Eugenio Marongiu - Fotolia

6 top webpage performance metrics to monitor

Webpage performance is paramount for digital success. To monitor webpage performance, use these top six metrics.

An organization's IT team is responsible for the speed and performance of its online experience. Most teams monitor performance with page weight calculations, or page load time, but there's a lot more to do.

Here are the six most important webpage performance metrics to monitor, and how they can improve the user experience.

1. Above the fold rendering

This metric -- also known as the speed index -- represents how quickly users can view the part of the webpage that displays before they scroll down. It's this pre-scroll part of the page that is referred to as above the fold -- terminology rooted in paper newspapers that fold up.

This metric represents the first time your page becomes useful to the end user. There's only one chance at a first impression. Even if your page is still rendering below-the-fold content or processing JavaScript events, the end user will feel like the whole webpage has been loaded. But there are two issues to account for when monitoring it.

This metric depends on the size of the user's view port. The amount of content that renders above the fold is different on a 1080-pixel-wide screen as opposed to an ultra-high-definition 4K monitor. Before you implement this webpage performance metric, agree on a standard port size to consistently evaluate the view.

This metric also lacks a background event or browser function for its calculation. IT teams need to use a tool that records the invocation of a webpage and then evaluate the time it takes for the page to completely render to obtain the metric's value. It can be a time-consuming task, but above the fold rendering is still worthwhile to track.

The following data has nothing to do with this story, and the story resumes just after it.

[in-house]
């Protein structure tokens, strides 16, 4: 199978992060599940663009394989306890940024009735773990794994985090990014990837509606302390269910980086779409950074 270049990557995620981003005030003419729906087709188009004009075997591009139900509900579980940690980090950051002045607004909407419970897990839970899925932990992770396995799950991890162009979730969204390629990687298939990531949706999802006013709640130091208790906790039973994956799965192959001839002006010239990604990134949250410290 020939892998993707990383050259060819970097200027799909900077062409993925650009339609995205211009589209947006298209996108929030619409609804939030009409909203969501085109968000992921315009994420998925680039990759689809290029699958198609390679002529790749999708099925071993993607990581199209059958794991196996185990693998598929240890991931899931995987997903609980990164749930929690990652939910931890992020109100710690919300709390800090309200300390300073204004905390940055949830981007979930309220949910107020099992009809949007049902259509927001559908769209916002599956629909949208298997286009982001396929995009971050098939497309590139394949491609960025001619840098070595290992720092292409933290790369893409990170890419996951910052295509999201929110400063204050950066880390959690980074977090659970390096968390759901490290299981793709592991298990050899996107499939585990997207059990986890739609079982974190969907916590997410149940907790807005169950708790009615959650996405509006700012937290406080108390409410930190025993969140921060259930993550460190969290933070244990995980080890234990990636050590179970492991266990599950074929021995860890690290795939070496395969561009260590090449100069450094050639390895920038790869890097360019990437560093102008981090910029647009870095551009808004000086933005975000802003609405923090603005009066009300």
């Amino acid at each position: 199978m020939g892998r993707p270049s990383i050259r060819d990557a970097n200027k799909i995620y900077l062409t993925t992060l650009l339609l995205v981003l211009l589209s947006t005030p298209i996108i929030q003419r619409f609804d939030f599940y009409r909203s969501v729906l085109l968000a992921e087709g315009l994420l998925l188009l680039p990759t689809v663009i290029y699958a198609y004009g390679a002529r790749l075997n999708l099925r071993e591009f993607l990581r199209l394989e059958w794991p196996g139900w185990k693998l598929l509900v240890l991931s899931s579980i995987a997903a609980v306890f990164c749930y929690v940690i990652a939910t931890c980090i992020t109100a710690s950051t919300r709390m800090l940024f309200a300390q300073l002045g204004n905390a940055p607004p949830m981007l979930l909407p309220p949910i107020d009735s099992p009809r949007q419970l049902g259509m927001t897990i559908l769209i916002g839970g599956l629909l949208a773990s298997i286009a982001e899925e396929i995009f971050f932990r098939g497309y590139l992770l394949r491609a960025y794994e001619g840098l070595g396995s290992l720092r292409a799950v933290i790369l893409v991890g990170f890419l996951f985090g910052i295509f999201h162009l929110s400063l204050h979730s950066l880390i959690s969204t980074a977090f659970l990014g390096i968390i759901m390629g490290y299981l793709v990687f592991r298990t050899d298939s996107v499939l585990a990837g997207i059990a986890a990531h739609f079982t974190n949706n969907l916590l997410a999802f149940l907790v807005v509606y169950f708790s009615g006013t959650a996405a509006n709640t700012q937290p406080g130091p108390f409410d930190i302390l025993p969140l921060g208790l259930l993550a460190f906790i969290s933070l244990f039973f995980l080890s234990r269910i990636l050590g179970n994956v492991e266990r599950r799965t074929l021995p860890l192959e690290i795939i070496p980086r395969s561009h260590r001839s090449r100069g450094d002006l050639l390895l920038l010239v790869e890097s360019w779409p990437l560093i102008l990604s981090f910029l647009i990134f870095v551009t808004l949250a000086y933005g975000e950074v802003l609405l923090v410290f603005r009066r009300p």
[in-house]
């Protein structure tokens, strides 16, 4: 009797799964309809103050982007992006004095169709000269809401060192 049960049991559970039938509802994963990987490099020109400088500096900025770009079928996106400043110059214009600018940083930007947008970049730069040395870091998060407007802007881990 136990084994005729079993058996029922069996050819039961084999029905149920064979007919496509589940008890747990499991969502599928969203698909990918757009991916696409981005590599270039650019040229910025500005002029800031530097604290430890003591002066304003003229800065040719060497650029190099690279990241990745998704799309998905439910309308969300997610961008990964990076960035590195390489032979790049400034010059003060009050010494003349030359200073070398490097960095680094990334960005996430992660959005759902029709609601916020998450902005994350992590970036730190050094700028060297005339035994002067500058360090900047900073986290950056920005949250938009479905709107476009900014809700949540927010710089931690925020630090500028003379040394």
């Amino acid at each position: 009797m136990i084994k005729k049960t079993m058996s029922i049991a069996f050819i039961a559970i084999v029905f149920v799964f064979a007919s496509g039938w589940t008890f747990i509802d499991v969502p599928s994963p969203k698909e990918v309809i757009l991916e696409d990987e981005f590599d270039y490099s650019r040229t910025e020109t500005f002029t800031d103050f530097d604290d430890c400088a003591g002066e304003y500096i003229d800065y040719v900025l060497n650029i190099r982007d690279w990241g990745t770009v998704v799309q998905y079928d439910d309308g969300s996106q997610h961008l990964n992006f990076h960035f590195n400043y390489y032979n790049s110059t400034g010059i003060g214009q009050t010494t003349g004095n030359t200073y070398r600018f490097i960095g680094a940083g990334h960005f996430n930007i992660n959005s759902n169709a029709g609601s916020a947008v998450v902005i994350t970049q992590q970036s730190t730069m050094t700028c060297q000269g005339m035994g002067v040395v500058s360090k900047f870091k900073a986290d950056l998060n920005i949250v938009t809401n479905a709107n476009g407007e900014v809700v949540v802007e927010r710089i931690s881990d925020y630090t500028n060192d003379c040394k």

2. Webpage finally interactive time

Above the fold rendering is especially important for pages that display content. But for webpages that include input fields or clickable icons, simply rendering content above the fold isn't good enough.

There's no worse user experience on a webpage than when an unfinished script blocks a user's ability to fill in a form field or click a submit button. The finally interactive metric measures the point in time at which all input fields and clickable components work.

This metric is important on serial peripheral interface-based sites built with Angular or Ember. With these frameworks, page transitions happen inside the browser without triggering a new request-response cycle. For sites built with modern, client-side rendering frameworks, the finally interactive metric acts as a measure of when the user can navigate throughout the site.

3. Time to first byte

The number of milliseconds elapsed between a request sent from the client's browser to when it receives a response from the server is known as the time to first byte (TTFB). Generally, 200 milliseconds is considered a good TTFB value.

Unlike other webpage performance metrics, TTFB completely depends on an organization's network architecture and hardware performance, as opposed to the way architects and developers designed the webpage.

Some factors that can affect the TTFB include a slow network, servers that are overwhelmed by a high load and poorly designed network infrastructure. Any of these issues can push the TTFB value into the one to two second range. As a result, it can be difficult for organizations to meet a three or four second target for a full page load.

4. Server response time